Capture the light!
16/7/2020 Our holiday activity today is to create a tealight star jar lamp. Matariki is a time to remember loved ones we’ve lost. Let the whētu shine out in their memory. You can also light it to celebrate the now, chase away the darkness and bring sweet dreams. Place it in your garden to twinkle away at night. Tomorrow’s the last day of our Matariki Holiday programme and we’ll make constellation viewers. Try some activities at home: Matariki ideas and activities
Te Kāpehu Whetū
15/7/2020 As part of Matariki activities, children explored early Polynesian navigation and Te Kāpehu Whetū – the Māori Star Compass. The waka (canoe) in the open ocean uses the horizon as a compass, the 360 degrees around it divided into quarters named after the four winds. The full horizon is divided into 32 different whare (houses). Their location depends on where the sun, moon and stars set and rise. Navigators followed stars such as Matariki to guide them across the Pacific.
12/7/2020 Happy New Year! 13th July 2020 officially marks Matariki, the Māori New Year. It’s the first day of this week’s holiday programme so bring the kids, get creative with stars and learn about the Matariki family. Each star has a unique meaning and gift for our world and reminds us that we too have gifts to share. Gifts like working together with others, appreciating and caring for each other and our environment. Matariki encourages us to hope and dream, plan and set goals. Even wish on a star!
July Holiday Programme - Our Matariki
7/7/2020 Join our education team for a week of Matariki-themed activities from July 13-17. Come along with your whānau anytime between 10am–1pm, learn about Matariki and get creative! This year Matariki, the Māori New Year is officially celebrated on July 13. It is a time rich in tradition when whānau (family) gathered to remember the ancestors, reflect on the past, celebrate the present and plan for the future. Find full details: July Holiday Programme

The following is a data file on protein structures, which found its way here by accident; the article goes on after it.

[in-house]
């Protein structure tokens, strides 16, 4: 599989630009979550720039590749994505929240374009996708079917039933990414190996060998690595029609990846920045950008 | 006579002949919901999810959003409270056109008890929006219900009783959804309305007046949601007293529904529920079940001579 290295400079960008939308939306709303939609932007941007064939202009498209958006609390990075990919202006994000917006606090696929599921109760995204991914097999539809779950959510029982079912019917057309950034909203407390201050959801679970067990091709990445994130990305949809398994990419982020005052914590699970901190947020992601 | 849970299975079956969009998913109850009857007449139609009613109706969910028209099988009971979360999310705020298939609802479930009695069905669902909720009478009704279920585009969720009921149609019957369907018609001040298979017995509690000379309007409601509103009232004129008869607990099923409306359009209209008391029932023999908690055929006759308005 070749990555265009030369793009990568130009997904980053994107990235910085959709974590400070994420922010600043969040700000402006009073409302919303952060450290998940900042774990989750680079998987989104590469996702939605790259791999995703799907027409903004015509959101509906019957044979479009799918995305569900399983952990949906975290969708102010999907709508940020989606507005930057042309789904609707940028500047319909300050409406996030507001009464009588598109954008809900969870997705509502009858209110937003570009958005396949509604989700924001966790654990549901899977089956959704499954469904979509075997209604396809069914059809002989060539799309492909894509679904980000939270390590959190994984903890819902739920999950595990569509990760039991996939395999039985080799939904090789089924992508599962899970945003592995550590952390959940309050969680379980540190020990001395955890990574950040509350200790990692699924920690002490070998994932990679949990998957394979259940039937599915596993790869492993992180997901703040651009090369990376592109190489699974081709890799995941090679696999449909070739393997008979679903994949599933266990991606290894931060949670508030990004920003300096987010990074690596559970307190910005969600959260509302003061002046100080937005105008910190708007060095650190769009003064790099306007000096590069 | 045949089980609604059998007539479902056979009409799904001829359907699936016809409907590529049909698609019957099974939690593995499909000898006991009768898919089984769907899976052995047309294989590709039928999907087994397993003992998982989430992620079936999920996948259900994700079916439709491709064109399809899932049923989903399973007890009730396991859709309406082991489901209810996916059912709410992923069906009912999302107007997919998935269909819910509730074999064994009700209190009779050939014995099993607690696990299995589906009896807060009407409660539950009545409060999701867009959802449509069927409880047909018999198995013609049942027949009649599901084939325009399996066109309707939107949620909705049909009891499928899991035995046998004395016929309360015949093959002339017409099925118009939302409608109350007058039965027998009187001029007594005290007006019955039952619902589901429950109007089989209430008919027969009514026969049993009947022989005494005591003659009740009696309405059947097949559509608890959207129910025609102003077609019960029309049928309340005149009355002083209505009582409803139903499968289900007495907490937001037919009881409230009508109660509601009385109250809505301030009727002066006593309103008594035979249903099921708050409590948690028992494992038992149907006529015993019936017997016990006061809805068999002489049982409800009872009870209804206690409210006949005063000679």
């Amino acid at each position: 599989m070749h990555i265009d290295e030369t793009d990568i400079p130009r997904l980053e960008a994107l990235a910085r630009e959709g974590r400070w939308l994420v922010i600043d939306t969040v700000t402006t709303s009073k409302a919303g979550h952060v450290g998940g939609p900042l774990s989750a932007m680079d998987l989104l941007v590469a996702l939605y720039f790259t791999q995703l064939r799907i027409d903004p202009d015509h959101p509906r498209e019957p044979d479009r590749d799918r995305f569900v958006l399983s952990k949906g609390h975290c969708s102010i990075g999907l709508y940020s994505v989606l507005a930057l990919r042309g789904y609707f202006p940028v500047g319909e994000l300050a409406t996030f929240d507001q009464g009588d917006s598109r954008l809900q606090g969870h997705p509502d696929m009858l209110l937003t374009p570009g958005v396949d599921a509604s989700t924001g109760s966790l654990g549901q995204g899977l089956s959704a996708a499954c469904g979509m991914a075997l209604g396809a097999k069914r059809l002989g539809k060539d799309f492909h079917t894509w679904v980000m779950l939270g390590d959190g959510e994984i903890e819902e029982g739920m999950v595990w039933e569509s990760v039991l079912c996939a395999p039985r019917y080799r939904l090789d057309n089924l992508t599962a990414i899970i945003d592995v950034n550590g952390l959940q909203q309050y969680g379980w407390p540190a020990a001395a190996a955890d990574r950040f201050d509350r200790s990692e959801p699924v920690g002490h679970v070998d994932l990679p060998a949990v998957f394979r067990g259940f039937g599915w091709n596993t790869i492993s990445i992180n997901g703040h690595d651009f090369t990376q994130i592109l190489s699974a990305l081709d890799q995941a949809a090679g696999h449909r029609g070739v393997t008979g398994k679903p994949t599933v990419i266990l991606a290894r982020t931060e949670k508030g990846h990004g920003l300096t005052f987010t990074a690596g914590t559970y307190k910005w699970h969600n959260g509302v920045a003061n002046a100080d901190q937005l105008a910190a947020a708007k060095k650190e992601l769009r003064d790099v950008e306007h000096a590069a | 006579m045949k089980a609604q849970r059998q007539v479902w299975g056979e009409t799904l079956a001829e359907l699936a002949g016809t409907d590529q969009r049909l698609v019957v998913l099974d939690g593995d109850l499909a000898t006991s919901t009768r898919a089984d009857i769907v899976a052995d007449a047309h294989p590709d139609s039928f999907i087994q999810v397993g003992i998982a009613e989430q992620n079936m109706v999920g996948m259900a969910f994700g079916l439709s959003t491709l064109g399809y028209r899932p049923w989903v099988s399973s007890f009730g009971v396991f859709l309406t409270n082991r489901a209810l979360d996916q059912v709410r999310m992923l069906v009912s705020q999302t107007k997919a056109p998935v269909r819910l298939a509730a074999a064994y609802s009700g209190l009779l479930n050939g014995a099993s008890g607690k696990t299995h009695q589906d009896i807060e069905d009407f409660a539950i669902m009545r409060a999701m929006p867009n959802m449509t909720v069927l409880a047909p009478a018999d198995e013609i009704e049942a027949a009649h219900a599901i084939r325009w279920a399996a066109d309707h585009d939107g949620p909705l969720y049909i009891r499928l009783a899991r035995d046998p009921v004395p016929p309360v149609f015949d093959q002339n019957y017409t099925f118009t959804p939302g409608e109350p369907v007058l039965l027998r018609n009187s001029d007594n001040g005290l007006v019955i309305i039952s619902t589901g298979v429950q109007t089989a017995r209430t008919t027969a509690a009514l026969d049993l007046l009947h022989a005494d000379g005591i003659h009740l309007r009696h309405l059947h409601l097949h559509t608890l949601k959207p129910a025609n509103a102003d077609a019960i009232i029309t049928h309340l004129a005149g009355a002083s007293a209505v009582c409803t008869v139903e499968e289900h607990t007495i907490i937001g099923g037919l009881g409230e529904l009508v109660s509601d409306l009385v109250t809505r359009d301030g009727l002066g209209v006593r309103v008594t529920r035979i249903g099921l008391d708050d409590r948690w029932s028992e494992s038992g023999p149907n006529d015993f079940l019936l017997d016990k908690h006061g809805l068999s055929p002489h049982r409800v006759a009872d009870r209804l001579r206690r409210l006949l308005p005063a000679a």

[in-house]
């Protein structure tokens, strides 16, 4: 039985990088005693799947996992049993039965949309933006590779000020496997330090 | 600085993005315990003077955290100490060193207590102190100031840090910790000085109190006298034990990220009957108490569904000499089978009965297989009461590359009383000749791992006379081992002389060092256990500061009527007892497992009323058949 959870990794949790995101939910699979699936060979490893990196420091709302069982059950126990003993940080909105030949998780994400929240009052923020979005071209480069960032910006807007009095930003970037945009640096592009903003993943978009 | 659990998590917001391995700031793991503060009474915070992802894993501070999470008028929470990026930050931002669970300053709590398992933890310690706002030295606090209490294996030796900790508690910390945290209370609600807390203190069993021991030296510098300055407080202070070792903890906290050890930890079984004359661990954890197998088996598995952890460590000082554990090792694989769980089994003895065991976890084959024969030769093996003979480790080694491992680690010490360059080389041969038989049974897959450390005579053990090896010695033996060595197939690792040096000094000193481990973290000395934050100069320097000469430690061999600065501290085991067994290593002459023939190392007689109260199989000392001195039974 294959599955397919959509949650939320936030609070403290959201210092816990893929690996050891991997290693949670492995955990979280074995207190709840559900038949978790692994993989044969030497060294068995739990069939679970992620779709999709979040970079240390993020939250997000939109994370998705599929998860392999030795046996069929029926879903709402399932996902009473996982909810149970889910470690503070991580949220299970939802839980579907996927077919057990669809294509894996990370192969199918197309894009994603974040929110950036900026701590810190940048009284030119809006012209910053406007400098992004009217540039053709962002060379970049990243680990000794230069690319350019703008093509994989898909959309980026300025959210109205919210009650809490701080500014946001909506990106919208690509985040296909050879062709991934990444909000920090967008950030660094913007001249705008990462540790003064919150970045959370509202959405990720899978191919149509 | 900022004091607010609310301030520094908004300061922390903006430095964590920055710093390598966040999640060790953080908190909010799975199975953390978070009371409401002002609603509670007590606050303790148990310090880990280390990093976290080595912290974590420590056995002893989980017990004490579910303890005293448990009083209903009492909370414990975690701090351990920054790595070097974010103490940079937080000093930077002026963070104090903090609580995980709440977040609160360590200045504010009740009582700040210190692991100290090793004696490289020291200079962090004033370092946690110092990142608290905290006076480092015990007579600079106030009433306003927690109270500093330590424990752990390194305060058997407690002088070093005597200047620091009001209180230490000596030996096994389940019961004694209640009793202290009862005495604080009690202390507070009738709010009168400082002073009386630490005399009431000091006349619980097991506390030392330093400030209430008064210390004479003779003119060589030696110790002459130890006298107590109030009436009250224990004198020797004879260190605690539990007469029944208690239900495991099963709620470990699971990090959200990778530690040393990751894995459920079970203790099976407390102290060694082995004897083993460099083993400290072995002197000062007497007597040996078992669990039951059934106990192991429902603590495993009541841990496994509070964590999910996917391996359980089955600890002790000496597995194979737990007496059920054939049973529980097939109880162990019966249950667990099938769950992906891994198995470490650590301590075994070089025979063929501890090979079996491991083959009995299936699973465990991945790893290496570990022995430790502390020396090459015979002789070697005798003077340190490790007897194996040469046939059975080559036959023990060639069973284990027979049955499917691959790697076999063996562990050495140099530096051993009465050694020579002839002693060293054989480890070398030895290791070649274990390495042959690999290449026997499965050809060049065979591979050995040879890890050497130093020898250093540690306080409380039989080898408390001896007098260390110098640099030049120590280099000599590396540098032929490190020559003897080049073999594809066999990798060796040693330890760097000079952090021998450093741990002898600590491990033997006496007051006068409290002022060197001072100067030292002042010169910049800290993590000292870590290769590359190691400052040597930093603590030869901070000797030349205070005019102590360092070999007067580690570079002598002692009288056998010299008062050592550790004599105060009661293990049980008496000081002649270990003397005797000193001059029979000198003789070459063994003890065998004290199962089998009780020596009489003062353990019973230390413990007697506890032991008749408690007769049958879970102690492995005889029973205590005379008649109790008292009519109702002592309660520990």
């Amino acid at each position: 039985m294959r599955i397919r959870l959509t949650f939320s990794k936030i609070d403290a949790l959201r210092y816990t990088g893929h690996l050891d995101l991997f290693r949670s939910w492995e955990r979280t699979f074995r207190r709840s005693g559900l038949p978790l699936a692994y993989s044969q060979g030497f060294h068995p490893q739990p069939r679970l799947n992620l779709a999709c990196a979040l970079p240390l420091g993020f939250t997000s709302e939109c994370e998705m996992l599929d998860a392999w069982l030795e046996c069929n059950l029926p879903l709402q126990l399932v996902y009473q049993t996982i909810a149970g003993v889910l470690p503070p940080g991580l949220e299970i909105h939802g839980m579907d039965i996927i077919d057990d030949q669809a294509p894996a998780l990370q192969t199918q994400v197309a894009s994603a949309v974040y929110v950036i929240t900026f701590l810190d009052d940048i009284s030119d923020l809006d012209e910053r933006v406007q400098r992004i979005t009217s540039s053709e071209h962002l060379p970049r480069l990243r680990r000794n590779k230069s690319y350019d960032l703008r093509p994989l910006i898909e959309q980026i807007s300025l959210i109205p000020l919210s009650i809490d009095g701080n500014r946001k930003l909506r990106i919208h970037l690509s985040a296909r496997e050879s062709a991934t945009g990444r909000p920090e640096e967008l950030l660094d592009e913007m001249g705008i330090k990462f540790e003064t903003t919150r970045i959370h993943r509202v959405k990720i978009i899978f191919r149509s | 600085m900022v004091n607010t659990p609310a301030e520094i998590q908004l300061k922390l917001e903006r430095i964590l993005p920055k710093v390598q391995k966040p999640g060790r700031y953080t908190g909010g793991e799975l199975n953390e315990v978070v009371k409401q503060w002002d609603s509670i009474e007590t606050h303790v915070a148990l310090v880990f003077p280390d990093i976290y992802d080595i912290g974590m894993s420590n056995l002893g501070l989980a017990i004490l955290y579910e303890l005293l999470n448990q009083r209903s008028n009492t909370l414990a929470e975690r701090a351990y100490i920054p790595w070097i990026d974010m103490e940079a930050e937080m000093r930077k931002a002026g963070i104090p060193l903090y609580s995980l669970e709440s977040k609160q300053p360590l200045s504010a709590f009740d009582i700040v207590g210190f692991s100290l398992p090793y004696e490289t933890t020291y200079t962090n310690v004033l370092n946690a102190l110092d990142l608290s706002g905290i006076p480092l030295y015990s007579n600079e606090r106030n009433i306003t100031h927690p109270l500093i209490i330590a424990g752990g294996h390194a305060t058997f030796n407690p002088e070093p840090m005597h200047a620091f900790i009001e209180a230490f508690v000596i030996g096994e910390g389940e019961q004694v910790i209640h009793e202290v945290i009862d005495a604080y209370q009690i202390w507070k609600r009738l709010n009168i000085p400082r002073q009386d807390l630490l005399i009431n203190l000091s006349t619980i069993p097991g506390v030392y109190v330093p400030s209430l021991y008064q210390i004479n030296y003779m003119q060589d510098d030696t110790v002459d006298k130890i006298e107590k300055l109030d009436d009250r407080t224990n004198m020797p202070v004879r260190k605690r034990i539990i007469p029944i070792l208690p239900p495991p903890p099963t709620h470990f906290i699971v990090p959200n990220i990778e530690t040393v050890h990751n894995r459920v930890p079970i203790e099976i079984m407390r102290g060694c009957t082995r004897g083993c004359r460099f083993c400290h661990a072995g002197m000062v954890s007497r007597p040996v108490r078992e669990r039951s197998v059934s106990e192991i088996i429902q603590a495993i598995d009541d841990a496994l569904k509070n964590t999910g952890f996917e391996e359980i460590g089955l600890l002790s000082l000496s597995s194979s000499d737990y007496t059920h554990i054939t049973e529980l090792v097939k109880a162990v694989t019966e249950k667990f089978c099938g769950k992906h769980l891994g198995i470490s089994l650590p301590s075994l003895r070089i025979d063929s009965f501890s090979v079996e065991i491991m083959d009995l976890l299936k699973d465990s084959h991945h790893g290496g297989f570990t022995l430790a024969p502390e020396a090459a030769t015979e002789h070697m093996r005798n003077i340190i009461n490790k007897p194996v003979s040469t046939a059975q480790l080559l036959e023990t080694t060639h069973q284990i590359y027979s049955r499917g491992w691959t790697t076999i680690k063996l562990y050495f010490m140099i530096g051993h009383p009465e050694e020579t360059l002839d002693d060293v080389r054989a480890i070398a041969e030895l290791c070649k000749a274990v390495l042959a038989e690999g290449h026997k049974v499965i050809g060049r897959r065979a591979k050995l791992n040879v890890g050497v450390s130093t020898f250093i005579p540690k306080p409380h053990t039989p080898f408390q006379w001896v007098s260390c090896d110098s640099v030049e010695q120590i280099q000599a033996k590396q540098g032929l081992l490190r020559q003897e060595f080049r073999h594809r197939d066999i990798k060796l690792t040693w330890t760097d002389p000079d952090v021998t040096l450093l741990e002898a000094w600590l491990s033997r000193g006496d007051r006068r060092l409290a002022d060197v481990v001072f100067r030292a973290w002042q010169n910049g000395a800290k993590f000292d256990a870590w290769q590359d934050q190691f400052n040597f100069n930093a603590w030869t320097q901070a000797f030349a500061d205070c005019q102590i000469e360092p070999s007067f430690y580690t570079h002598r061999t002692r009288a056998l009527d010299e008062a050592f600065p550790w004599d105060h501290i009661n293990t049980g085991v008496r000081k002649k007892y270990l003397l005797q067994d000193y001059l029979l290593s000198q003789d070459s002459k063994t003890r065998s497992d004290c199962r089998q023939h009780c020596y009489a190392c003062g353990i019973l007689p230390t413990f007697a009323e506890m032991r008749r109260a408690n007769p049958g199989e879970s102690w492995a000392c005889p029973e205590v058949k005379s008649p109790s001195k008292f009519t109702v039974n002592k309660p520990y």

Explore Ngātokimatawhaorua in 3D!
3/7/2020 Ngātokimatawhaorua, the world’s largest ceremonial waka taua (war canoe) was built for the 100-year commemorations of the signing of Te Tiriti o Waitangi. Keep reading to explore our waka in 3D! Also check out our inspiring Waka Inquiry Units designed by our education team to support learning about historic and cultural importance, and designing and building of waka.
Resources for Matariki
1/7/2020 Our education team has created two Inquiry Units to support teachers, students and whānau as they explore Matariki, the Māori New Year. Students can choose from a variety of practical and digital activities and discover how Matariki was celebrated in the past and how we can celebrate today. Keep reading to follow the links and download our inspiring Matariki teacher resources.